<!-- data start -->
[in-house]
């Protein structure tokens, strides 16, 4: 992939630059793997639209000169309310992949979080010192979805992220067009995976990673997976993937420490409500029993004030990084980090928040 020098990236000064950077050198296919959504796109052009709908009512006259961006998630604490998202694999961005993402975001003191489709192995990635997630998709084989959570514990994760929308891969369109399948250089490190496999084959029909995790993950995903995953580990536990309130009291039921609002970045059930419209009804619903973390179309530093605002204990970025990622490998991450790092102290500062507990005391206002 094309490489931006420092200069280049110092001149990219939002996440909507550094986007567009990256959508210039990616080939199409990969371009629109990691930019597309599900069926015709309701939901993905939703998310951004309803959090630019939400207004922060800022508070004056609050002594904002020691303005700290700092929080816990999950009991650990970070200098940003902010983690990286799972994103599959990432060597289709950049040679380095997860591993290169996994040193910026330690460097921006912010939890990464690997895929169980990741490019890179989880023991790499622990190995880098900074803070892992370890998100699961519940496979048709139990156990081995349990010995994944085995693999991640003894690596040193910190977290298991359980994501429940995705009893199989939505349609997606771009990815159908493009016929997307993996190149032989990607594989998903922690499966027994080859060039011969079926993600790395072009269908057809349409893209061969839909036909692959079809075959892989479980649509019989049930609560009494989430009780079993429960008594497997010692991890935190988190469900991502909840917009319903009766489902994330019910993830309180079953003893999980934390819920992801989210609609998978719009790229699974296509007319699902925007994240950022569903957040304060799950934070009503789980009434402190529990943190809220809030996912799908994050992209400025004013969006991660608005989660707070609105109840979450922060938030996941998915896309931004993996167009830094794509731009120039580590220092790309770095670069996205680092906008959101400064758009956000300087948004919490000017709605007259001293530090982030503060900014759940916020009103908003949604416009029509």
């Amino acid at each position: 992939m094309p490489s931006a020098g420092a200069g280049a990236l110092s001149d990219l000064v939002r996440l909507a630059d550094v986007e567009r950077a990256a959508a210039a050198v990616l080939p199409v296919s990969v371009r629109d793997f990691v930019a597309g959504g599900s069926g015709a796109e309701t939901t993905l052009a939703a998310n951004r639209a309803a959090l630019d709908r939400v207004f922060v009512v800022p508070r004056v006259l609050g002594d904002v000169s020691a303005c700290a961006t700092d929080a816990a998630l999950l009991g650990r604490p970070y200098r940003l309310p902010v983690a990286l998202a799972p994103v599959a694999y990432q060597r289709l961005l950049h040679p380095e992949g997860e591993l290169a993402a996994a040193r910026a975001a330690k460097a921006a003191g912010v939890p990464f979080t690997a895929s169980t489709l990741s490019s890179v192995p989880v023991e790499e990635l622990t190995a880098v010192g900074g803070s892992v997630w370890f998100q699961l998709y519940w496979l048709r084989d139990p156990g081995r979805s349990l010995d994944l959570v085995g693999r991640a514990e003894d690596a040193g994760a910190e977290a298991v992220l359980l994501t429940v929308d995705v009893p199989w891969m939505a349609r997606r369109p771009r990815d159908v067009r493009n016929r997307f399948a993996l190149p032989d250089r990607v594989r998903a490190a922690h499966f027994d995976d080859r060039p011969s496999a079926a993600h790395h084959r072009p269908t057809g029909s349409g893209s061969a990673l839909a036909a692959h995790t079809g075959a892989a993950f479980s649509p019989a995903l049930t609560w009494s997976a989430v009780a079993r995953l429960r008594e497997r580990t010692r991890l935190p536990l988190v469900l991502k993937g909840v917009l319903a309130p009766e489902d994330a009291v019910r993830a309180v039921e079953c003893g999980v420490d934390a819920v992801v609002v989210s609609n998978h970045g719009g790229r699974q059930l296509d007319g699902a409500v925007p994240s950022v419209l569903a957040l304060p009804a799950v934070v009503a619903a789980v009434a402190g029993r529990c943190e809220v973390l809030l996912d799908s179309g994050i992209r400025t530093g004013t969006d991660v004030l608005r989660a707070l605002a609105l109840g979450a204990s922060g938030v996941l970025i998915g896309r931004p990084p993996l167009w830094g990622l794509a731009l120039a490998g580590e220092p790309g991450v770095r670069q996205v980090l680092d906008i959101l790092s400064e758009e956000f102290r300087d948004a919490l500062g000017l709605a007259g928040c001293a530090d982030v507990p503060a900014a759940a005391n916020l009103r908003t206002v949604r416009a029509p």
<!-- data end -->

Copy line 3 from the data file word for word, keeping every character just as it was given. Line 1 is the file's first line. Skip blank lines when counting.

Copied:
């Amino acid at each position: 992939m094309p490489s931006a020098g420092a200069g280049a990236l110092s001149d990219l000064v939002r996440l909507a630059d550094v986007e567009r950077a990256a959508a210039a050198v990616l080939p199409v296919s990969v371009r629109d793997f990691v930019a597309g959504g599900s069926g015709a796109e309701t939901t993905l052009a939703a998310n951004r639209a309803a959090l630019d709908r939400v207004f922060v009512v800022p508070r004056v006259l609050g002594d904002v000169s020691a303005c700290a961006t700092d929080a816990a998630l999950l009991g650990r604490p970070y200098r940003l309310p902010v983690a990286l998202a799972p994103v599959a694999y990432q060597r289709l961005l950049h040679p380095e992949g997860e591993l290169a993402a996994a040193r910026a975001a330690k460097a921006a003191g912010v939890p990464f979080t690997a895929s169980t489709l990741s490019s890179v192995p989880v023991e790499e990635l622990t190995a880098v010192g900074g803070s892992v997630w370890f998100q699961l998709y519940w496979l048709r084989d139990p156990g081995r979805s349990l010995d994944l959570v085995g693999r991640a514990e003894d690596a040193g994760a910190e977290a298991v992220l359980l994501t429940v929308d995705v009893p199989w891969m939505a349609r997606r369109p771009r990815d159908v067009r493009n016929r997307f399948a993996l190149p032989d250089r990607v594989r998903a490190a922690h499966f027994d995976d080859r060039p011969s496999a079926a993600h790395h084959r072009p269908t057809g029909s349409g893209s061969a990673l839909a036909a692959h995790t079809g075959a892989a993950f479980s649509p019989a995903l049930t609560w009494s997976a989430v009780a079993r995953l429960r008594e497997r580990t010692r991890l935190p536990l988190v469900l991502k993937g909840v917009l319903a309130p009766e489902d994330a009291v019910r993830a309180v039921e079953c003893g999980v420490d934390a819920v992801v609002v989210s609609n998978h970045g719009g790229r699974q059930l296509d007319g699902a409500v925007p994240s950022v419209l569903a957040l304060p009804a799950v934070v009503a619903a789980v009434a402190g029993r529990c943190e809220v973390l809030l996912d799908s179309g994050i992209r400025t530093g004013t969006d991660v004030l608005r989660a707070l605002a609105l109840g979450a204990s922060g938030v996941l970025i998915g896309r931004p990084p993996l167009w830094g990622l794509a731009l120039a490998g580590e220092p790309g991450v770095r670069q996205v980090l680092d906008i959101l790092s400064e758009e956000f102290r300087d948004a919490l500062g000017l709605a007259g928040c001293a530090d982030v507990p503060a900014a759940a005391n916020l009103r908003t206002v949604r416009a029509p």